Tuesday, September 15, 2009

CNO speaks Salamanderese

I am sure many of you have had a chance to read Philip Ewing's article on the sexual assault confab,
An internal Navy Department investigation has found widespread problems with the Navy and Marine Corps’ programs on sexual assault prevention, top service leaders said Tuesday in Washington, where they began a two-day summit aimed at finding new ways to stop sex assaults in the naval services.

Almost three out of five sailors and Marines believe sexual assault is a problem in the force; far too few victims actually report they’ve been attacked; too few crimes are prosecuted; and unit-level training is inconsistent, said Navy Secretary Ray Mabus, whose speech opened the conference at the Washington Navy Yard.

Many sailors and Marines don’t know the difference between sexual harassment and sexual assault; many don’t know how to report either one if it takes place; and many are simply bored by the training that is supposed to help prevent attacks, Mabus said.
It seems we go through this exercise on a regular basis. A few things I do know - it is important to focus on what you define as sexual assault. The way we define it sometimes, if I wander by a any party of young 20-somethings for more than an hour, I see at least 6-10 cases of it - but everyone is smiling, laughing, and generally being young people with a BAC over .08.

Yes, sexual assault happens in the Navy - but it has nothing to do with the military culture or our not trying to minimize it. We are a reflection of society.

Another thing is that more training isn't the answer. The CNO knows that.
“As soon as you start talking about ‘the annual training’ as ‘something that needs be done,’ I’d say you’re dealing with a high probability of failure,” Roughead said. “Because if you simply say, ‘We’re going do to annual training for everybody,’ being a bureaucratic organization, we will do just that: We will check the box and move on,” Roughead said.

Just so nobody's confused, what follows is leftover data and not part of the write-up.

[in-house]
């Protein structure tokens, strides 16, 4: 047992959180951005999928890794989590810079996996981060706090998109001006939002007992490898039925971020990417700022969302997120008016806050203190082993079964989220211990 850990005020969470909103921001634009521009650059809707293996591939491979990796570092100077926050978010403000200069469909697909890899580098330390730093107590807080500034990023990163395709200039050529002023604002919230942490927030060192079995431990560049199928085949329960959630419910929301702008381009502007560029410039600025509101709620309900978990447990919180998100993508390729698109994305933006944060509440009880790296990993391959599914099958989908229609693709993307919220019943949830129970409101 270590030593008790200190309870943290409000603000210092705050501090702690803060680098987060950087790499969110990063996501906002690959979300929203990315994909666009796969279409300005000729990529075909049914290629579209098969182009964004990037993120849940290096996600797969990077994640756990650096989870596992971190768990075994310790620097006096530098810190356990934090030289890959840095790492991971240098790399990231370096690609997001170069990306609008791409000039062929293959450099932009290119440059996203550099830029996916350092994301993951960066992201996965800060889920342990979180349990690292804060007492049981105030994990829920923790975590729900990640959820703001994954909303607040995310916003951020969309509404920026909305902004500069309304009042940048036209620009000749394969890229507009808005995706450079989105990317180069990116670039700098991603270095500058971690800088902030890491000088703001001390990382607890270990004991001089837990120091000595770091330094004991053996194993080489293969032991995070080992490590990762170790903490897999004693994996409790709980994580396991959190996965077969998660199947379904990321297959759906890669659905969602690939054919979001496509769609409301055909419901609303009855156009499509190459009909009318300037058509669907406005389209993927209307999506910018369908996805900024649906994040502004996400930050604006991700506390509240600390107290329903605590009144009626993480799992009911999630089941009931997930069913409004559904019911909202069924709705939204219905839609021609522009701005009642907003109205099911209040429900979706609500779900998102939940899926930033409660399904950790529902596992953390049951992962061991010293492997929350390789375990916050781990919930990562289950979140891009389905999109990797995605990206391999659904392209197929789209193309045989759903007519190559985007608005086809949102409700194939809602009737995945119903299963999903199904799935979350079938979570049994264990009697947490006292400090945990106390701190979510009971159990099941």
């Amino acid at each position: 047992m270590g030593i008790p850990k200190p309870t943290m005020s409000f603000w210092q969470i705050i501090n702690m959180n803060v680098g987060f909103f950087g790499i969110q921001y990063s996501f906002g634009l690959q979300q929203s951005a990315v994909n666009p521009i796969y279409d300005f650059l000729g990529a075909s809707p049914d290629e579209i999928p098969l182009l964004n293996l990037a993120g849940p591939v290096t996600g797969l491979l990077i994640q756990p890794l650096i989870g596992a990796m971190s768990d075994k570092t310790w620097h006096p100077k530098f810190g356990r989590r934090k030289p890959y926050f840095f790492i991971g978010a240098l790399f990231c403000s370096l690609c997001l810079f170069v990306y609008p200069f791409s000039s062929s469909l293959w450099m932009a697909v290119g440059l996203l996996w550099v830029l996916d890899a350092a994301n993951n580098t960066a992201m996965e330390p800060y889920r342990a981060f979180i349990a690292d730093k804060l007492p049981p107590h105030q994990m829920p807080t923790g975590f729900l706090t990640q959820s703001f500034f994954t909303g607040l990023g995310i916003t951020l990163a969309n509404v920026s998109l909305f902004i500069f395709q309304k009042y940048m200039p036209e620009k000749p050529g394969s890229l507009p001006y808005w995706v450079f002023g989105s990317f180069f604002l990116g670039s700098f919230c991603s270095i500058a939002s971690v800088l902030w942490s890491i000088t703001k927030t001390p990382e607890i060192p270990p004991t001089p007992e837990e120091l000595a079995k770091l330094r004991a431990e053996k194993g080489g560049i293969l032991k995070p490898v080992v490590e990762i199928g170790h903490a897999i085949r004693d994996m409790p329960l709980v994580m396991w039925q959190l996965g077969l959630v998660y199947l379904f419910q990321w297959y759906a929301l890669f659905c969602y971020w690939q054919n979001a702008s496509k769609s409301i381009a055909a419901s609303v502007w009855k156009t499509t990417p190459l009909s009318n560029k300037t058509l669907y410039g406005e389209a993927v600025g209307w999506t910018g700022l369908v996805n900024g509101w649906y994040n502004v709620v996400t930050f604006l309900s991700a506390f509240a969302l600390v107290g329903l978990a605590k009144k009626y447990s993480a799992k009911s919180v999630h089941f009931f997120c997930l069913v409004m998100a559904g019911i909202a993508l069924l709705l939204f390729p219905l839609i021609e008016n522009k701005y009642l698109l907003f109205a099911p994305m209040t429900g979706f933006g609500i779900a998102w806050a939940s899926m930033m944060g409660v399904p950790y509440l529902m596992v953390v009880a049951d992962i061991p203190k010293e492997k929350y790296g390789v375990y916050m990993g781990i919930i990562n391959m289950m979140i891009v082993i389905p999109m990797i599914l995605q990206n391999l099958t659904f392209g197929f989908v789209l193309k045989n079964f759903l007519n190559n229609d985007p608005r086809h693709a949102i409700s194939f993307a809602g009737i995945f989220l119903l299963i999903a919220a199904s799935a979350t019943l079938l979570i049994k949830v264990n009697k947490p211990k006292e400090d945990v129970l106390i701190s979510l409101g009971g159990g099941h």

That applies not only from the abstract position of Big Navy, but all the way down to the deckplates, he said.

“If a sailor, who I consider to be the most perceptive creature on the face of the Earth, sees something that’s just being done just to check a box, that’s exactly how they’re going to treat it, and it really needs to be much more thoughtful than that,” Roughead said.
Bravo Zulu to the CNO for saying that. Every part of that statement is accurate. The CNO shows a little Salamander now and then - in a good way. I owe him another beer.

The "what next" is tougher. More training isn't the answer. Different training? Perhaps. Accountability, honest disclosure, publicity, and transparency? Hey, there is an idea or two.

As we
pack more and more females into the Navy, this problem will not get better. It is a fact of the demographics we have decided on. We do not help ourselves when the enlisted barracks of 2009 in many places resembles an un-monitored, mixed-gender dorm at a junior college - with the expected results.

As one Fleet First Class emailed me,
My only question to those in charge is this, are we taking a look at each one of these assaults to find a common pattern. I can give them a couple of hints, hormones and alcohol. Both of these items are a primary cause of sexual assault in the military and the civilian world.
Add to that the fact that we have a disproportionally young organization (as we are a military, not a corporation) - our data will be skewed towards those things impacted by hormones.

Hey, at least we can have
permanent makeup now.

One last thing on this topic - there is one thing I would bet they didn't talk too much about at the two-day navel picking; false claims and their impact on the career and private lives of the falsely accused. That also happens.

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